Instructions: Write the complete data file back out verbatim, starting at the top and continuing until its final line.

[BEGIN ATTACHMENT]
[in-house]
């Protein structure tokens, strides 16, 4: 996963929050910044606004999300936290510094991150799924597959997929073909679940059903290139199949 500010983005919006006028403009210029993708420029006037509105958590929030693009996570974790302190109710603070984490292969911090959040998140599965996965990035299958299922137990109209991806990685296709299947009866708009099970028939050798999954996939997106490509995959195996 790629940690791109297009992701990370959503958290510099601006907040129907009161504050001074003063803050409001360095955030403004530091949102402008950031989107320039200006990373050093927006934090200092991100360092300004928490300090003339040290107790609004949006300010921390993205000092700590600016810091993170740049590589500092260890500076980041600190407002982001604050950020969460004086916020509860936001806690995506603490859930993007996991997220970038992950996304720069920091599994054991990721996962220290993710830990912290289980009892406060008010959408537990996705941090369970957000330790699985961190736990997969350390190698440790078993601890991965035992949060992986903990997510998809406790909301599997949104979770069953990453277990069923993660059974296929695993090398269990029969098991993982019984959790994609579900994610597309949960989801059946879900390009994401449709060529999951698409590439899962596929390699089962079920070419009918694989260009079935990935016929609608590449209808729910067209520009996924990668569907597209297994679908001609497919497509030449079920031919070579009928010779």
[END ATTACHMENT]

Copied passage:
[in-house]
């Protein structure tokens, strides 16, 4: 996963929050910044606004999300936290510094991150799924597959997929073909679940059903290139199949 500010983005919006006028403009210029993708420029006037509105958590929030693009996570974790302190109710603070984490292969911090959040998140599965996965990035299958299922137990109209991806990685296709299947009866708009099970028939050798999954996939997106490509995959195996 790629940690791109297009992701990370959503958290510099601006907040129907009161504050001074003063803050409001360095955030403004530091949102402008950031989107320039200006990373050093927006934090200092991100360092300004928490300090003339040290107790609004949006300010921390993205000092700590600016810091993170740049590589500092260890500076980041600190407002982001604050950020969460004086916020509860936001806690995506603490859930993007996991997220970038992950996304720069920091599994054991990721996962220290993710830990912290289980009892406060008010959408537990996705941090369970957000330790699985961190736990997969350390190698440790078993601890991965035992949060992986903990997510998809406790909301599997949104979770069953990453277990069923993660059974296929695993090398269990029969098991993982019984959790994609579900994610597309949960989801059946879900390009994401449709060529999951698409590439899962596929390699089962079920070419009918694989260009079935990935016929609608590449209808729910067209520009996924990668569907597209297994679908001609497919497509030449079920031919070579009928010779």